- Wall Street analysts are unanimously positive on LeapFrog. The consensus analyst opinion on LeapFrog is overweight and the mean price target is $14.00. The high price target is $15 and the low price target is $12, all above the current market price. Notable value investor Karen Finerman also maintains a large position in the stock.
When LeapFrog issued third quarter results back on November 7, the company crushed Wall Street expectations on both earnings and revenue. However, the stock moved lower following the earnings release, as investors expressed concerns over increased product inventories and moderate guidance. LeapFrog had $115 million in inventories on its balance sheet as of September 30, a $34 million increase over the prior year. Analysts believe this former negative is becoming a positive as LeapFrog is able to replenish emptying shelves at toy retailers nationwide. In addition, management’s initial guidance ($535 – $550 million revenue; $0.75 – $0.81 EPS) appears conservative as Wall Street is factoring in higher sales across the board.
Declining Revenue Growth in Toy Sector
LeapFrog’s growth in educational learning also makes the company a compelling takeover candidate for a larger competitor, such as Hasbro or Mattel. Revenue at LeapFrog has grown a massive 25% during the last 12 months. In contrast, Hasbro’s revenue declined 2% during the past year and Mattel experienced only 1% in revenue growth.
Despite the modest revenue growth, shares of Mattel are currently trading at fourteen year highs. The world’s largest toy maker has a host of upside drivers for the New Year including Thomas the Train (my personal childhood favorite), Disney’s Planes and Sofia the First, and Max Steel action figures. Mattel releases fourth quarter 2012 results on February 1. In addition, the company hosts its 2013 analyst meeting on February 8.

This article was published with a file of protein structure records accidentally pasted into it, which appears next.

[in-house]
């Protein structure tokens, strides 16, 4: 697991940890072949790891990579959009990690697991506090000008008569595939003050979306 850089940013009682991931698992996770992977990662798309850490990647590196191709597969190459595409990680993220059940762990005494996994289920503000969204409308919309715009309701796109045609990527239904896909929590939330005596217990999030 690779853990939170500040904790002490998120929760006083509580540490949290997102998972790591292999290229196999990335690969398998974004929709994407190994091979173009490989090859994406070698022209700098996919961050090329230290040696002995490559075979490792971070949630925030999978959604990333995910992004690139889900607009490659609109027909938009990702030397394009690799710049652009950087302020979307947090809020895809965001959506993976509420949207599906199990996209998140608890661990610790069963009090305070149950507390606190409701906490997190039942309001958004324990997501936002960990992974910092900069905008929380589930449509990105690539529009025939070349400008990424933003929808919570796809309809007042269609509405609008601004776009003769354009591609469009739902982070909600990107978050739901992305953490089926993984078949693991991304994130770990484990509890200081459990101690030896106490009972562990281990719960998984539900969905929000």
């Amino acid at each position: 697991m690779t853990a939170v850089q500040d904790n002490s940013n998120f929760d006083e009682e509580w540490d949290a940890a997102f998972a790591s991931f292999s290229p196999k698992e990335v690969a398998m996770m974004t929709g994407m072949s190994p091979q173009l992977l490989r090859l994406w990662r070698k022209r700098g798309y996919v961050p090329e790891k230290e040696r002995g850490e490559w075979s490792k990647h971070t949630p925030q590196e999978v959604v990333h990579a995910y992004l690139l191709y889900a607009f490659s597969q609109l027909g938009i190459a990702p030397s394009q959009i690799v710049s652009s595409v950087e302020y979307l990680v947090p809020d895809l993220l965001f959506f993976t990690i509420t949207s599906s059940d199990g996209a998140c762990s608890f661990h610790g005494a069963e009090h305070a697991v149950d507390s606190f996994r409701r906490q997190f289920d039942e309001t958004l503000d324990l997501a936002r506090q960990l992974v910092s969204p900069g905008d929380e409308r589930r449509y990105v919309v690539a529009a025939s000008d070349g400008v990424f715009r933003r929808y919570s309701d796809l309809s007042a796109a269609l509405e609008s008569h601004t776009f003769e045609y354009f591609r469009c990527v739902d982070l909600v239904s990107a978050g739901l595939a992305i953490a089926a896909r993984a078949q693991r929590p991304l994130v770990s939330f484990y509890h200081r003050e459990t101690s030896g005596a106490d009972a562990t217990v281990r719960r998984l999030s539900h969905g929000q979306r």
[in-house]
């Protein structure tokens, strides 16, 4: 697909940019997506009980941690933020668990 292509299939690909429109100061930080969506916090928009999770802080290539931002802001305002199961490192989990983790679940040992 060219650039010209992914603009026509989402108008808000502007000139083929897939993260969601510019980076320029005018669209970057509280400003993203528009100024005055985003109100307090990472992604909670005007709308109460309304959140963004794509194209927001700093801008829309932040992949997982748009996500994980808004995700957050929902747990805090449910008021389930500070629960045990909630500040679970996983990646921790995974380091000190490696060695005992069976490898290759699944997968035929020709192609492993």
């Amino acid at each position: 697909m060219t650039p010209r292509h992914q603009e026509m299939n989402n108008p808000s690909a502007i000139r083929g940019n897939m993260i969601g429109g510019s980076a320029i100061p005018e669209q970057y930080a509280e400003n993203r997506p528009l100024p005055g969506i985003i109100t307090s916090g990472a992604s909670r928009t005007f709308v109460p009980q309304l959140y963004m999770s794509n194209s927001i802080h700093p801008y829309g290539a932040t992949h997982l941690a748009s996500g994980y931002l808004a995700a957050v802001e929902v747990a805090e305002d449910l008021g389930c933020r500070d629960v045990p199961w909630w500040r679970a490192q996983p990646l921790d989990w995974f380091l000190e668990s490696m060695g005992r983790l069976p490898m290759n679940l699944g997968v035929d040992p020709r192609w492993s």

Hasbro has seen its shares rise a respectable 19% in the last 52 weeks. Wall Street is noticeably less bullish on Hasbro going forward than either LeapFrog or Mattel, as the second largest toy maker has fewer levers to trigger for potential upside in 2013. On December 23, the Financial Times published an article titled Toymakers tremble as tots turn to tablets, reflecting the fact that Hasbro and Mattel have yet to adapt to a new normal in digital technology. Hasbro also has greater exposure to games and puzzles than Mattel, which could explain the reason for its relative underperformance and higher short interest.
Foolish Bottom Line
Overall, I believe the LeapFrog story continues to trend under-the-radar, while being misunderstood and unappreciated. If history serves as a reliable indicator, Apple enjoyed tremendous success in its heyday with the introduction of the iPad 2, following a great response to the original iPad. In my opinion, LeapFrog is poised to deliver a stellar 2013 performance for shareholders as I view the LeapPad children’s tablet being very similar to the iPad product line in its infancy.
LeapFrog is scheduled to release fourth quarter 2012 earnings on Wednesday, February 6. Consensus analyst estimates stand at $0.48 earnings per share on revenue of $223 million, well above management’s guidance. A second near-term catalyst exists in the form of the American International Toy Fair, where the LeapPad 2 and Leapster GS have been nominated for 2013 Toy of the Year awards. The annual conference is being held February 10 – 13 in New York City.
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johnmacris owns shares of LeapFrog Enterprises in his individual and managed accounts. The Motley Fool recommends Hasbro, LeapFrog Enterprises, and Mattel. The Motley Fool owns shares of Hasbro and Mattel. Try any of our Foolish newsletter services free for 30 days. We Fools may not all hold the same opinions, but we all believe that considering a diverse range of insights makes us better investors. The Motley Fool has a disclosure policy. Is this post wrong? Click here. Think you can do better? Join us and write your own!